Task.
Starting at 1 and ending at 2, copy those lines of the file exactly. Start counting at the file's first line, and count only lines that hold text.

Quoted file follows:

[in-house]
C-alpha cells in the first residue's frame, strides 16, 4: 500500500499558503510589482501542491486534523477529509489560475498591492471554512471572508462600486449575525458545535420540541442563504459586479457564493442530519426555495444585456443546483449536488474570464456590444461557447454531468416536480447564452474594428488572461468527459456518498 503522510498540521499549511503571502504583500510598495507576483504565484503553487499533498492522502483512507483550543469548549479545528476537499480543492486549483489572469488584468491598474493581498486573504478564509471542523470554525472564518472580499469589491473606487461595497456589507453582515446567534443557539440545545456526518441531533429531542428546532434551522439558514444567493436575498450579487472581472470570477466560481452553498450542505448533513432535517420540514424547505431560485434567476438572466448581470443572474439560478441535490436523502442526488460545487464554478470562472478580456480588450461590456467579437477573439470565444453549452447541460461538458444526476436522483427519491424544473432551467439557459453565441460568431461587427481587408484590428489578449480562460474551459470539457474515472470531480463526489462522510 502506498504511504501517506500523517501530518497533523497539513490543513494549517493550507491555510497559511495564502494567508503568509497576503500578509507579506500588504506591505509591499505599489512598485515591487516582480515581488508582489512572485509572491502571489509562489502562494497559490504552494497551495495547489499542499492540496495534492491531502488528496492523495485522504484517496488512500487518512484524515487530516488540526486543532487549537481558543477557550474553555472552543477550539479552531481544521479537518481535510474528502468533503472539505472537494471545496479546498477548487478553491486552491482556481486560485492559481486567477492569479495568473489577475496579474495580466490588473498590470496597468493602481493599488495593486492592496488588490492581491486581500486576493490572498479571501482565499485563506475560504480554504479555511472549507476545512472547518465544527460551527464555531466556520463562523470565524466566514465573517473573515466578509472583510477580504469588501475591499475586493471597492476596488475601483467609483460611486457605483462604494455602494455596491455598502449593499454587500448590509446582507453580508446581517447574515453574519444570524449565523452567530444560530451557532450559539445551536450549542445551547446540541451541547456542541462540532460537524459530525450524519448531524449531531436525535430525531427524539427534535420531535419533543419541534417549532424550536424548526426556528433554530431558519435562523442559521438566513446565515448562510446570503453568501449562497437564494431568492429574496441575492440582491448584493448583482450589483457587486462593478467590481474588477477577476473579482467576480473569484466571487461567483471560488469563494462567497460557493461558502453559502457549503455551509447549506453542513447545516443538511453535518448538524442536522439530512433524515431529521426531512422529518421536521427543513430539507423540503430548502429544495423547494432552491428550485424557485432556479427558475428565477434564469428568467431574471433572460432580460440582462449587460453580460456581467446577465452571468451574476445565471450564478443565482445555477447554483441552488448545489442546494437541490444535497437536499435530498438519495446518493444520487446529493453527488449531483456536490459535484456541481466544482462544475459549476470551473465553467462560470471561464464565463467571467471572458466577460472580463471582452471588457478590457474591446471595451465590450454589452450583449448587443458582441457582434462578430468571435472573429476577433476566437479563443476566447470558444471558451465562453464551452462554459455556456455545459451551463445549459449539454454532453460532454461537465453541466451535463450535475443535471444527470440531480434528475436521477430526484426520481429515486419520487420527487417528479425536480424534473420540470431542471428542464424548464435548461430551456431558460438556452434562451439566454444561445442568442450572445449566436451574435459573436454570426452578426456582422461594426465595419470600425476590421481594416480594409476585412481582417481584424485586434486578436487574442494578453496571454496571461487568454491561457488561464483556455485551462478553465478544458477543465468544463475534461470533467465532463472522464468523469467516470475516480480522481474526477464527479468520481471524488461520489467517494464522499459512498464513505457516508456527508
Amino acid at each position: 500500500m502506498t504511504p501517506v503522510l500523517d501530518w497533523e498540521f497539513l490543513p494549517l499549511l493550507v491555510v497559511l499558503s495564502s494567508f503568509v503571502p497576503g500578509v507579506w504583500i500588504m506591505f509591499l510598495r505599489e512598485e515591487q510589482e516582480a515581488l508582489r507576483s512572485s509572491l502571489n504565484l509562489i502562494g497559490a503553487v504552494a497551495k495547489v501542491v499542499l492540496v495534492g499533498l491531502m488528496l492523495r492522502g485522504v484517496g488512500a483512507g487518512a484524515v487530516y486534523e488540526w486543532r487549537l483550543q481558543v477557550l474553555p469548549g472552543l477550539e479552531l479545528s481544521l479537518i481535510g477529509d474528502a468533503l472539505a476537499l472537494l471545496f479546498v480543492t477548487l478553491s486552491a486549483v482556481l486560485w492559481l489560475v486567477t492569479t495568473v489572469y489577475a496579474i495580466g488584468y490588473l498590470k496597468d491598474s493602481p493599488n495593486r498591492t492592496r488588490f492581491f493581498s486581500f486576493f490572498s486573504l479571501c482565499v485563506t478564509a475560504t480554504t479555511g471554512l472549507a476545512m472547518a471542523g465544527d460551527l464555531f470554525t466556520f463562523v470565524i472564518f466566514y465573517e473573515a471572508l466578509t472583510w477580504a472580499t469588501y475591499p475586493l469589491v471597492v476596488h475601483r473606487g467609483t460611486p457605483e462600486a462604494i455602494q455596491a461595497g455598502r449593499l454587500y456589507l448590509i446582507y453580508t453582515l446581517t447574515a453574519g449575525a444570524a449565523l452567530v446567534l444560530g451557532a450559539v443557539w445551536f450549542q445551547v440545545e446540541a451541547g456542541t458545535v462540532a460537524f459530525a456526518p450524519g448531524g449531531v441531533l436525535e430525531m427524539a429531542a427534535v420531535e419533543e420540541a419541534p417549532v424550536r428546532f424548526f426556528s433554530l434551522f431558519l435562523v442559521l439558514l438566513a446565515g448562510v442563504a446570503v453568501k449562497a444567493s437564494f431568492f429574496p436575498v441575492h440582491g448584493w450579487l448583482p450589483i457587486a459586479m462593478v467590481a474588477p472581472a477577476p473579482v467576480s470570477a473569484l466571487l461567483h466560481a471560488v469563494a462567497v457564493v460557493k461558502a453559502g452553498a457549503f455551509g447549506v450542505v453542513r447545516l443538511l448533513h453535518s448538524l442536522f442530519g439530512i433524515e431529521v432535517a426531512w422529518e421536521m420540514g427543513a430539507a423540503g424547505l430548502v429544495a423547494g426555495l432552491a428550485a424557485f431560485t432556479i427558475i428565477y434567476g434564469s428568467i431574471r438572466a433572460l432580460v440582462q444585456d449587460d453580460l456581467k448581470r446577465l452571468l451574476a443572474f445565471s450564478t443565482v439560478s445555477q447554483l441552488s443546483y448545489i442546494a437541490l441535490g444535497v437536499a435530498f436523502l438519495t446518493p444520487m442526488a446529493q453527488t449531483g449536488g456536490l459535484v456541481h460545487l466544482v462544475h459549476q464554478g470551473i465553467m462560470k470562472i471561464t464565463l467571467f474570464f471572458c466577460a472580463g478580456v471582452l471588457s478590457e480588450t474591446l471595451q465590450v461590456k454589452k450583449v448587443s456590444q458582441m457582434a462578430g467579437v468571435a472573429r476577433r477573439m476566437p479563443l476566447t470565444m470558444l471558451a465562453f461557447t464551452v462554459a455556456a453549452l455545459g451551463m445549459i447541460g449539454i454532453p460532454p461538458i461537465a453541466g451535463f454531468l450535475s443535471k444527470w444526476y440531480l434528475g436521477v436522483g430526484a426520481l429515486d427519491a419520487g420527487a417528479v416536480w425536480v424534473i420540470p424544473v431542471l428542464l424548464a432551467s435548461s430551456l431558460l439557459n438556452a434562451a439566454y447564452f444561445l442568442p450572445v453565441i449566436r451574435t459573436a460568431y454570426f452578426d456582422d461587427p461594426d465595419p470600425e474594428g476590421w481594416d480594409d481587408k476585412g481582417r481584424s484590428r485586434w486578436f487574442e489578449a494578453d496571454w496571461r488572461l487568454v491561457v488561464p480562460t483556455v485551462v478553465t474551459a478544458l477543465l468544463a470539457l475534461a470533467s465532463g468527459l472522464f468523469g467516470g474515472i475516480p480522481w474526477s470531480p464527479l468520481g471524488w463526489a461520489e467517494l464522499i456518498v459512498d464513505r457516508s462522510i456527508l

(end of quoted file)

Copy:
[in-house]
C-alpha cells in the first residue's frame, strides 16, 4: 500500500499558503510589482501542491486534523477529509489560475498591492471554512471572508462600486449575525458545535420540541442563504459586479457564493442530519426555495444585456443546483449536488474570464456590444461557447454531468416536480447564452474594428488572461468527459456518498 503522510498540521499549511503571502504583500510598495507576483504565484503553487499533498492522502483512507483550543469548549479545528476537499480543492486549483489572469488584468491598474493581498486573504478564509471542523470554525472564518472580499469589491473606487461595497456589507453582515446567534443557539440545545456526518441531533429531542428546532434551522439558514444567493436575498450579487472581472470570477466560481452553498450542505448533513432535517420540514424547505431560485434567476438572466448581470443572474439560478441535490436523502442526488460545487464554478470562472478580456480588450461590456467579437477573439470565444453549452447541460461538458444526476436522483427519491424544473432551467439557459453565441460568431461587427481587408484590428489578449480562460474551459470539457474515472470531480463526489462522510 502506498504511504501517506500523517501530518497533523497539513490543513494549517493550507491555510497559511495564502494567508503568509497576503500578509507579506500588504506591505509591499505599489512598485515591487516582480515581488508582489512572485509572491502571489509562489502562494497559490504552494497551495495547489499542499492540496495534492491531502488528496492523495485522504484517496488512500487518512484524515487530516488540526486543532487549537481558543477557550474553555472552543477550539479552531481544521479537518481535510474528502468533503472539505472537494471545496479546498477548487478553491486552491482556481486560485492559481486567477492569479495568473489577475496579474495580466490588473498590470496597468493602481493599488495593486492592496488588490492581491486581500486576493490572498479571501482565499485563506475560504480554504479555511472549507476545512472547518465544527460551527464555531466556520463562523470565524466566514465573517473573515466578509472583510477580504469588501475591499475586493471597492476596488475601483467609483460611486457605483462604494455602494455596491455598502449593499454587500448590509446582507453580508446581517447574515453574519444570524449565523452567530444560530451557532450559539445551536450549542445551547446540541451541547456542541462540532460537524459530525450524519448531524449531531436525535430525531427524539427534535420531535419533543419541534417549532424550536424548526426556528433554530431558519435562523442559521438566513446565515448562510446570503453568501449562497437564494431568492429574496441575492440582491448584493448583482450589483457587486462593478467590481474588477477577476473579482467576480473569484466571487461567483471560488469563494462567497460557493461558502453559502457549503455551509447549506453542513447545516443538511453535518448538524442536522439530512433524515431529521426531512422529518421536521427543513430539507423540503430548502429544495423547494432552491428550485424557485432556479427558475428565477434564469428568467431574471433572460432580460440582462449587460453580460456581467446577465452571468451574476445565471450564478443565482445555477447554483441552488448545489442546494437541490444535497437536499435530498438519495446518493444520487446529493453527488449531483456536490459535484456541481466544482462544475459549476470551473465553467462560470471561464464565463467571467471572458466577460472580463471582452471588457478590457474591446471595451465590450454589452450583449448587443458582441457582434462578430468571435472573429476577433476566437479563443476566447470558444471558451465562453464551452462554459455556456455545459451551463445549459449539454454532453460532454461537465453541466451535463450535475443535471444527470440531480434528475436521477430526484426520481429515486419520487420527487417528479425536480424534473420540470431542471428542464424548464435548461430551456431558460438556452434562451439566454444561445442568442450572445449566436451574435459573436454570426452578426456582422461594426465595419470600425476590421481594416480594409476585412481582417481584424485586434486578436487574442494578453496571454496571461487568454491561457488561464483556455485551462478553465478544458477543465468544463475534461470533467465532463472522464468523469467516470475516480480522481474526477464527479468520481471524488461520489467517494464522499459512498464513505457516508456527508